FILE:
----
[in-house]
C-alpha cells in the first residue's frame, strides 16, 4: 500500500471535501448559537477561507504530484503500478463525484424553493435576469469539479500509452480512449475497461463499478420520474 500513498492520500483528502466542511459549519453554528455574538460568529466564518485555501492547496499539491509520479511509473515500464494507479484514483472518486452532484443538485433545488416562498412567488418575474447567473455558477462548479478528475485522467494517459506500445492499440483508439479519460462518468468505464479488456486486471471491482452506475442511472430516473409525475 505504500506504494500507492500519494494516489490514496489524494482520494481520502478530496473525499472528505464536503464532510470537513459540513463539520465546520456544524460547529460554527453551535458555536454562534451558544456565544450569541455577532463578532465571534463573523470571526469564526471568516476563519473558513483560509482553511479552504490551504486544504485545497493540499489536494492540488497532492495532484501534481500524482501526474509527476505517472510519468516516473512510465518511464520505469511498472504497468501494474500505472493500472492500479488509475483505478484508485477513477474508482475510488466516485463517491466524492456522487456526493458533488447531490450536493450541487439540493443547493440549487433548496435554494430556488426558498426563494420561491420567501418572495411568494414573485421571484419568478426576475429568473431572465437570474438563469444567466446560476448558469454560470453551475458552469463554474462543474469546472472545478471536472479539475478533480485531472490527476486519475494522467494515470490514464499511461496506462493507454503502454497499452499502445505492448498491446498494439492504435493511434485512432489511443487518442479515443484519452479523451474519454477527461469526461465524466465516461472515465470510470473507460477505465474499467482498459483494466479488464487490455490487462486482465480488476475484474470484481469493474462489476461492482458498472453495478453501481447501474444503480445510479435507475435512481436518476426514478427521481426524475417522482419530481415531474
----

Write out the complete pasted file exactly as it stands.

[in-house]
C-alpha cells in the first residue's frame, strides 16, 4: 500500500471535501448559537477561507504530484503500478463525484424553493435576469469539479500509452480512449475497461463499478420520474 500513498492520500483528502466542511459549519453554528455574538460568529466564518485555501492547496499539491509520479511509473515500464494507479484514483472518486452532484443538485433545488416562498412567488418575474447567473455558477462548479478528475485522467494517459506500445492499440483508439479519460462518468468505464479488456486486471471491482452506475442511472430516473409525475 505504500506504494500507492500519494494516489490514496489524494482520494481520502478530496473525499472528505464536503464532510470537513459540513463539520465546520456544524460547529460554527453551535458555536454562534451558544456565544450569541455577532463578532465571534463573523470571526469564526471568516476563519473558513483560509482553511479552504490551504486544504485545497493540499489536494492540488497532492495532484501534481500524482501526474509527476505517472510519468516516473512510465518511464520505469511498472504497468501494474500505472493500472492500479488509475483505478484508485477513477474508482475510488466516485463517491466524492456522487456526493458533488447531490450536493450541487439540493443547493440549487433548496435554494430556488426558498426563494420561491420567501418572495411568494414573485421571484419568478426576475429568473431572465437570474438563469444567466446560476448558469454560470453551475458552469463554474462543474469546472472545478471536472479539475478533480485531472490527476486519475494522467494515470490514464499511461496506462493507454503502454497499452499502445505492448498491446498494439492504435493511434485512432489511443487518442479515443484519452479523451474519454477527461469526461465524466465516461472515465470510470473507460477505465474499467482498459483494466479488464487490455490487462486482465480488476475484474470484481469493474462489476461492482458498472453495478453501481447501474444503480445510479435507475435512481436518476426514478427521481426524475417522482419530481415531474